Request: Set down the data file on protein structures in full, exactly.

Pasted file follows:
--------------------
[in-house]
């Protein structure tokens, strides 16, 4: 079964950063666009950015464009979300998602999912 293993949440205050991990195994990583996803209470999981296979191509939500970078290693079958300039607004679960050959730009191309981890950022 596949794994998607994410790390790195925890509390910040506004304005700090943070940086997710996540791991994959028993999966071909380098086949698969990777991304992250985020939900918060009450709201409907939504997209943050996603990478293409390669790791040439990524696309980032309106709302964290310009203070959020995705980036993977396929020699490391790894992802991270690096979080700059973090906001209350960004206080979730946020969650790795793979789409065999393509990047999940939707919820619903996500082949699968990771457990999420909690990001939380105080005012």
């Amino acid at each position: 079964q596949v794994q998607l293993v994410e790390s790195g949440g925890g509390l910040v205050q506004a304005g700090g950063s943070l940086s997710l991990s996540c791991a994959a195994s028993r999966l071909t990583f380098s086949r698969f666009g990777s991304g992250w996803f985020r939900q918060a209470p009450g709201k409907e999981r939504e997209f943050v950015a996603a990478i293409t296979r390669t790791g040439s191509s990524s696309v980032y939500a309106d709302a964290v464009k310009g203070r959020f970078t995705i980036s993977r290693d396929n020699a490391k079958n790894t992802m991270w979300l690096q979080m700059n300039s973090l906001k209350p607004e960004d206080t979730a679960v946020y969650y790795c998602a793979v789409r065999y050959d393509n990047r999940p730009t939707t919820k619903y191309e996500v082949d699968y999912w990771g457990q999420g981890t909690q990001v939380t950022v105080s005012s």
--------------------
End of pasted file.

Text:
[in-house]
């Protein structure tokens, strides 16, 4: 079964950063666009950015464009979300998602999912 293993949440205050991990195994990583996803209470999981296979191509939500970078290693079958300039607004679960050959730009191309981890950022 596949794994998607994410790390790195925890509390910040506004304005700090943070940086997710996540791991994959028993999966071909380098086949698969990777991304992250985020939900918060009450709201409907939504997209943050996603990478293409390669790791040439990524696309980032309106709302964290310009203070959020995705980036993977396929020699490391790894992802991270690096979080700059973090906001209350960004206080979730946020969650790795793979789409065999393509990047999940939707919820619903996500082949699968990771457990999420909690990001939380105080005012």
């Amino acid at each position: 079964q596949v794994q998607l293993v994410e790390s790195g949440g925890g509390l910040v205050q506004a304005g700090g950063s943070l940086s997710l991990s996540c791991a994959a195994s028993r999966l071909t990583f380098s086949r698969f666009g990777s991304g992250w996803f985020r939900q918060a209470p009450g709201k409907e999981r939504e997209f943050v950015a996603a990478i293409t296979r390669t790791g040439s191509s990524s696309v980032y939500a309106d709302a964290v464009k310009g203070r959020f970078t995705i980036s993977r290693d396929n020699a490391k079958n790894t992802m991270w979300l690096q979080m700059n300039s973090l906001k209350p607004e960004d206080t979730a679960v946020y969650y790795c998602a793979v789409r065999y050959d393509n990047r999940p730009t939707t919820k619903y191309e996500v082949d699968y999912w990771g457990q999420g981890t909690q990001v939380t950022v105080s005012s």